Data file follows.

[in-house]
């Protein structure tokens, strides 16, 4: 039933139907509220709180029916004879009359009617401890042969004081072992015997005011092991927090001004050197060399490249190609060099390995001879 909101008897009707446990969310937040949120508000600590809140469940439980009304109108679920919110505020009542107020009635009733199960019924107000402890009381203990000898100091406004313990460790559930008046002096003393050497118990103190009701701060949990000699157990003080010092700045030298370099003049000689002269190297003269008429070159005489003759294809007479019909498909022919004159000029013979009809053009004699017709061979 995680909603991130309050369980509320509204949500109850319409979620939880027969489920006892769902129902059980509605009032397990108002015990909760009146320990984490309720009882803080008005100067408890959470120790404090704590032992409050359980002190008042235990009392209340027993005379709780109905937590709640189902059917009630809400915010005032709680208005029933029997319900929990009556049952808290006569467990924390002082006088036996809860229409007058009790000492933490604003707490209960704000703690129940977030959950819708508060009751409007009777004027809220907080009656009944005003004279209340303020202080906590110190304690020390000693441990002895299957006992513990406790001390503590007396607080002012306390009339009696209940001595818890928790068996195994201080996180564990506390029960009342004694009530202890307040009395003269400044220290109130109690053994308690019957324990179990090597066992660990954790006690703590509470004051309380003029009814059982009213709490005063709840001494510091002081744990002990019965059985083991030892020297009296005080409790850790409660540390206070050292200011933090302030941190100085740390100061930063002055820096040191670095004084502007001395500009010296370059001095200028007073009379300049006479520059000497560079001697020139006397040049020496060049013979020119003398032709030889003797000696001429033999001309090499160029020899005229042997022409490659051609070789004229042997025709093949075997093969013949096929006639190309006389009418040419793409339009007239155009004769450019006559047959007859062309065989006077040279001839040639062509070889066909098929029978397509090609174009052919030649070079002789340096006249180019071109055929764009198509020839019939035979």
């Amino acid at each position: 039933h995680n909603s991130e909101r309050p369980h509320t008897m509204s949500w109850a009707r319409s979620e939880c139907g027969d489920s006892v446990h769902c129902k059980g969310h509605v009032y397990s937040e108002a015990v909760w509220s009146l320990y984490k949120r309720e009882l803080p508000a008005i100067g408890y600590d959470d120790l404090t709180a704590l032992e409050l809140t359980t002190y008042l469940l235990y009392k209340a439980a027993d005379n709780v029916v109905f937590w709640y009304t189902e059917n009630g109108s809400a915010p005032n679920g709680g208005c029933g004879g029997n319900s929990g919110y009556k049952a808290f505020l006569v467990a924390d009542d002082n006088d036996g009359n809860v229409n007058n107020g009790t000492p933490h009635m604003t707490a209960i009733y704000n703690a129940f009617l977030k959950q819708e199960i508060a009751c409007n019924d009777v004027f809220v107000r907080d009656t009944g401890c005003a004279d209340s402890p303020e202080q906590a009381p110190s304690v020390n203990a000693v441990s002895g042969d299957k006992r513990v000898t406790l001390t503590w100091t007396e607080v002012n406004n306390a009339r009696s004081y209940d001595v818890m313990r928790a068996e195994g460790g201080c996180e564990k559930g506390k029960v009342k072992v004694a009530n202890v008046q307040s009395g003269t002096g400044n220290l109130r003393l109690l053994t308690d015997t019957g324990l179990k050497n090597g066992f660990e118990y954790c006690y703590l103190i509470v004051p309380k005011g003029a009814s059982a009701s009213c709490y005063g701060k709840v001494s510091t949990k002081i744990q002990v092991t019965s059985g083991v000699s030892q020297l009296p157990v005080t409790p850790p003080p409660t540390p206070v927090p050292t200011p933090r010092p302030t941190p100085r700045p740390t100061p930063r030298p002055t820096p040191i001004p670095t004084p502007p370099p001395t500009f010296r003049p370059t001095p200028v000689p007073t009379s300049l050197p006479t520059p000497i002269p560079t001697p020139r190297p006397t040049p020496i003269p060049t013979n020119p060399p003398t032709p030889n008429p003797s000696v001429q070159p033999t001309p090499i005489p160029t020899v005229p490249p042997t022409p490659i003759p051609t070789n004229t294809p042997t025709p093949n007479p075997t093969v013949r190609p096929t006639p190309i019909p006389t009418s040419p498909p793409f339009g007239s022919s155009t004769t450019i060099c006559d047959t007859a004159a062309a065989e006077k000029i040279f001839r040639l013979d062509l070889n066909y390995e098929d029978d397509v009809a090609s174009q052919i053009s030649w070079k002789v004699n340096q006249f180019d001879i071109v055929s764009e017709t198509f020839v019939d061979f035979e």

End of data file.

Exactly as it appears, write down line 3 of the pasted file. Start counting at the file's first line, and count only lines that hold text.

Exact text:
């Amino acid at each position: 039933h995680n909603s991130e909101r309050p369980h509320t008897m509204s949500w109850a009707r319409s979620e939880c139907g027969d489920s006892v446990h769902c129902k059980g969310h509605v009032y397990s937040e108002a015990v909760w509220s009146l320990y984490k949120r309720e009882l803080p508000a008005i100067g408890y600590d959470d120790l404090t709180a704590l032992e409050l809140t359980t002190y008042l469940l235990y009392k209340a439980a027993d005379n709780v029916v109905f937590w709640y009304t189902e059917n009630g109108s809400a915010p005032n679920g709680g208005c029933g004879g029997n319900s929990g919110y009556k049952a808290f505020l006569v467990a924390d009542d002082n006088d036996g009359n809860v229409n007058n107020g009790t000492p933490h009635m604003t707490a209960i009733y704000n703690a129940f009617l977030k959950q819708e199960i508060a009751c409007n019924d009777v004027f809220v107000r907080d009656t009944g401890c005003a004279d209340s402890p303020e202080q906590a009381p110190s304690v020390n203990a000693v441990s002895g042969d299957k006992r513990v000898t406790l001390t503590w100091t007396e607080v002012n406004n306390a009339r009696s004081y209940d001595v818890m313990r928790a068996e195994g460790g201080c996180e564990k559930g506390k029960v009342k072992v004694a009530n202890v008046q307040s009395g003269t002096g400044n220290l109130r003393l109690l053994t308690d015997t019957g324990l179990k050497n090597g066992f660990e118990y954790c006690y703590l103190i509470v004051p309380k005011g003029a009814s059982a009701s009213c709490y005063g701060k709840v001494s510091t949990k002081i744990q002990v092991t019965s059985g083991v000699s030892q020297l009296p157990v005080t409790p850790p003080p409660t540390p206070v927090p050292t200011p933090r010092p302030t941190p100085r700045p740390t100061p930063r030298p002055t820096p040191i001004p670095t004084p502007p370099p001395t500009f010296r003049p370059t001095p200028v000689p007073t009379s300049l050197p006479t520059p000497i002269p560079t001697p020139r190297p006397t040049p020496i003269p060049t013979n020119p060399p003398t032709p030889n008429p003797s000696v001429q070159p033999t001309p090499i005489p160029t020899v005229p490249p042997t022409p490659i003759p051609t070789n004229t294809p042997t025709p093949n007479p075997t093969v013949r190609p096929t006639p190309i019909p006389t009418s040419p498909p793409f339009g007239s022919s155009t004769t450019i060099c006559d047959t007859a004159a062309a065989e006077k000029i040279f001839r040639l013979d062509l070889n066909y390995e098929d029978d397509v009809a090609s174009q052919i053009s030649w070079k002789v004699n340096q006249f180019d001879i071109v055929s764009e017709t198509f020839v019939d061979f035979e």